Sales assistant: Vets the incoming leads to ensure they’re quality and we have all the information on them. They will work on the CRM, keeping it constantly updated and on point.
Sales rep: Does outbound sales, such as email or LinkedIn events.
Pro tip: You may also consider a managing partner to oversee the entire sales team.
2.2. The Type of Salesperson You Need
A mistake most agencies make is viewing the job scorecard as the be-all-end-all. Sure, you will need that job scorecard and here’s a neat example from Hubspot that you can use:
But beyond this, you will need to create a sales team persona, much like you build a buyer persona. The generic advice is hiring skilled people who:
Share your agency’s culture and vision.
Value team spirit.
Understand your overall marketing efforts.
Beyond those values, consider what type of sales you make to create a sales team profile.
Some sources quote:
Hunters: Actively find prospective clients and customers through outside work, such as cold calling and emailing.
Farmers: Grow existing customer bases into a flourishing business.
Farmers are better suited for long sales cycles, such as expensive B2B software services. By contrast, hunters are better for average-value orders and short sales cycles.
For example, you need hunter-type salespeople if your product value is $3,000-$7,000, and your sales cycle lasts about seven days (meaning one or two calls).
Here are the differences:
Sell high-volume products
Sell low-volume, high-value products
Make multiple calls to different potential customers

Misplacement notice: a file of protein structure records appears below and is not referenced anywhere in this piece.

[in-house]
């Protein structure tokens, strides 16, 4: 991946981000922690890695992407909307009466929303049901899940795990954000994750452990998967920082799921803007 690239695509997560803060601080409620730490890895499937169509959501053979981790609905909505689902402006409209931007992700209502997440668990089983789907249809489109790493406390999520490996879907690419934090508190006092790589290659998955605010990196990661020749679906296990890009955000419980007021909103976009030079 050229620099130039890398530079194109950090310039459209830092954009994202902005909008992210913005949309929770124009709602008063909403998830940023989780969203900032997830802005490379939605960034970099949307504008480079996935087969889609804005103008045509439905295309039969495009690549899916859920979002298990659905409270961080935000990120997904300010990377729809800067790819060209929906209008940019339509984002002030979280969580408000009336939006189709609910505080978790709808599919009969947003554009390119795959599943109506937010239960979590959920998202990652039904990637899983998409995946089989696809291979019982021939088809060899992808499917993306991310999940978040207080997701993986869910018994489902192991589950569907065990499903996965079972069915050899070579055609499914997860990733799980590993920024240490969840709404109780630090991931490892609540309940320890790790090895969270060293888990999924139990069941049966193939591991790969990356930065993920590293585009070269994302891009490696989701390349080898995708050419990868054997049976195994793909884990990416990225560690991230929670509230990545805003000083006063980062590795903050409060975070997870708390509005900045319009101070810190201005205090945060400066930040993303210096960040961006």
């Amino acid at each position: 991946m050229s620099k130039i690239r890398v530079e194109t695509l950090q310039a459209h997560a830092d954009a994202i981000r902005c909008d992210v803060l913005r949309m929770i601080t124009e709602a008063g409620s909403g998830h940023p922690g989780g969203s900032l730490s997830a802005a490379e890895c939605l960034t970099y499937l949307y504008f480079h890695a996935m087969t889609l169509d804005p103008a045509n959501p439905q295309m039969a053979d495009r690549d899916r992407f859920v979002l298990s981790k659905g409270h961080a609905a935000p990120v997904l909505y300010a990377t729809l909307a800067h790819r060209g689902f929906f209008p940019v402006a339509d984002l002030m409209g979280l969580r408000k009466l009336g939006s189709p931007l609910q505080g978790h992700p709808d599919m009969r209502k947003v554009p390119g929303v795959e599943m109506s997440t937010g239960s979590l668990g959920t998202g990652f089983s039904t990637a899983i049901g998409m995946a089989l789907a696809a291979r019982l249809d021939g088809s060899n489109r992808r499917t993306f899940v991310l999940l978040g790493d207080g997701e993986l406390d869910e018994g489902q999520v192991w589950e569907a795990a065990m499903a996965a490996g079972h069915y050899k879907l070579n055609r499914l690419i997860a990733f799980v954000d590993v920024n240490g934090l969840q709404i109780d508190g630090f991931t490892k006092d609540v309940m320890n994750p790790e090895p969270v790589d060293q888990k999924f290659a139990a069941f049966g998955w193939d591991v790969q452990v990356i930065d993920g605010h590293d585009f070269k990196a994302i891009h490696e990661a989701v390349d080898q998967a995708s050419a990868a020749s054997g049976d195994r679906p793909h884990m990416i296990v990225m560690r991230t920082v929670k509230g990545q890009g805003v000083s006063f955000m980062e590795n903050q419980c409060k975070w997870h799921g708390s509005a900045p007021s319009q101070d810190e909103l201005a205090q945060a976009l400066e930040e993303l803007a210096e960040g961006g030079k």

Nurture customer relationships
Typically focus on your customers’ needs and dreams to close the sale
Usually concentrate on precise numbers and facts
3. Find the Right People on the Channels They Use
Finding the right people for your sales team rests on two pillars:
Interview numerous people to ensure you have enough good candidates: Consider that Harvard admits just 4% of its applicants, so you can follow the same principle when choosing candidates.
Use the right channels: That may mean using social media and influencers, recruiting tools, or specific job databases.
Side note: TikTok has become an excellent platform to hire Gen Z-ers, which is why many brands have started using it.
And then, you can use QuickMail to streamline your outreach and arrange your interviews.
Here’s what inBeat is doing:
We post job ads on LinkedIn and job databases. We also use freelancer platforms if we’re not hiring for full-time positions.
Insider tip: Ask your connections (employees, professional acquaintances) if they know suited people for the job to receive personalized recommendations.
You can also pitch your job opening at specific events.
How can you tell you’ve found the right people?
Our VP of sales, Maxime Charlebois, has a unique approach to ensure the people we hire have the right personality:
They must NOT value stability: A good salesperson is goal-oriented and result-driven. They must always want to scale up and challenge themselves to achieve goals. That’s because a sales job earns from commissions massively, so there’s no ceiling to how much a salesperson can earn.